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Tuesday, 8 November 2016

Thousands are left in constant agony as antibiotics fail to kill their infections

Bladder infections such as cystitis are extremely common and yet many patients — typically women — end up being misdiagnosed.
So they miss out on the treatment that could help them and instead are left in agony, often for years, and undergoing painful treatments they do not need, say campaigners.
Carolyn Andrew's story is far from unique. 
For eight months she struggled with her symptoms — sometimes needing to pass urine up to six times an hour, with severe pain in her bladder — which doctors insisted were not caused by an infection, leaving her 'desperate' and 'suicidal', says the 65-year-old retired college lecturer.

            For eight months 65-year-old  Carolyn Andrew struggled with her symptoms, which doctors insisted were not caused by an infection, leaving her ‘desperate’ and ‘suicidal’

Her problems began in August 2014 after a four-and-a-half-hour, 300-mile car journey she and her husband Jack, 67, a retired engineering lecturer, made from their home in Bushey, Hertfordshire to the Edinburgh Festival. 
'We wanted to get there quickly so I had to hold on for the loo,' recalls Carolyn.
Not long afterwards she noticed the characteristic symptoms of cystitis, a burning sensation when passing urine and pain in the bladder.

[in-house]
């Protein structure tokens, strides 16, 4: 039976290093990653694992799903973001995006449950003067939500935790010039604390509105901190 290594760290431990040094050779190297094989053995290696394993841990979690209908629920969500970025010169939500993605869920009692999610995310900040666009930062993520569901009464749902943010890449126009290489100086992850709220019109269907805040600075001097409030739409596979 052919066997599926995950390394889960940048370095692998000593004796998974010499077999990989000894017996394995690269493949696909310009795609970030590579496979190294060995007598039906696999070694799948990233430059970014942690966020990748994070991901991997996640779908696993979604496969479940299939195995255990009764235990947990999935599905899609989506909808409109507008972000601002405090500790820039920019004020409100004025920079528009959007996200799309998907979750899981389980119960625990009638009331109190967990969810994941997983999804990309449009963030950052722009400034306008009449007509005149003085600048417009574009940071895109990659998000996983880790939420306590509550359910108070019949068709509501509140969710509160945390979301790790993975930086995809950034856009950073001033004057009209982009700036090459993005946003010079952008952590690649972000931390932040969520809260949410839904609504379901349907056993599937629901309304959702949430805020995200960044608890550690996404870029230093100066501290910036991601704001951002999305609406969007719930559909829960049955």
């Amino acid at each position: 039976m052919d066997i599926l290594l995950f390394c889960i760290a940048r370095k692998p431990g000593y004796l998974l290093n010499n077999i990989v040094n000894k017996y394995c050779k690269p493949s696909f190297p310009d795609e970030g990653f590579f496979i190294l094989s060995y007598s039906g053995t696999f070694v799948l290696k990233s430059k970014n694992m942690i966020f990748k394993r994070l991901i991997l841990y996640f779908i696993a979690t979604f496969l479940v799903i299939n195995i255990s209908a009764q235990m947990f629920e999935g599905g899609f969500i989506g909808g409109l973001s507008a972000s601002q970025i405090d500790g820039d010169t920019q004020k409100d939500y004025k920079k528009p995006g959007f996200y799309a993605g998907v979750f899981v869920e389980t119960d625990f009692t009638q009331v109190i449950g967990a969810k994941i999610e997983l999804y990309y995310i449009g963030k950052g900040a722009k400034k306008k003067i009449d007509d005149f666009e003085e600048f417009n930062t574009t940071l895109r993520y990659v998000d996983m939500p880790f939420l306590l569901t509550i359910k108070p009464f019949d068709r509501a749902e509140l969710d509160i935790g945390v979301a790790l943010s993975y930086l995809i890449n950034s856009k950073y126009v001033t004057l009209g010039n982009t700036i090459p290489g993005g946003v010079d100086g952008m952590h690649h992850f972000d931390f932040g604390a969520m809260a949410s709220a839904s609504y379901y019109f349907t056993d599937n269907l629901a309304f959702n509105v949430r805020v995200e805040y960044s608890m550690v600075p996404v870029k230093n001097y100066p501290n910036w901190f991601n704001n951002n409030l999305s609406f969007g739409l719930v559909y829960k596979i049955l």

Her symptoms worsened and she saw a GP who sent a urine sample to a laboratory, prescribing an antibiotic in the meantime. 
But it made no difference and two days later the GP phoned her to say lab test results for an infection were negative.

Yet by this time Carolyn had been seen by a urologist and told she had interstitial cystitis, a chronic condition, and had undergone a procedure to increase the capacity of the bladder by inflating it with fluid that may reduce the frequency of urination but in Carolyn's case it made no difference.
She had also had a cystoscopy, where a camera is inserted into the bladder — this showed her bladder was inflamed and she was prescribed medication to stop the bladder contracting abnormally.
This worked initially but she had to stop taking them after she suffered side-effects.
'I'd lost a stone in weight in just over a month and isolated myself from friends and family and felt suicidal.
'I made an emergency appointment and saw another GP who prescribed me the antidepressant amitriptyline because it can stop the bladder's muscles contracting.
'It did reduce the frequency to twice an hour but the pain got worse.'
Yet once she was correctly diagnosed and on the appropriate low-term antibitotics, she was pain-free and, bar the odd flare up if she drinks anything acidic, she's had no symptoms ever since. 


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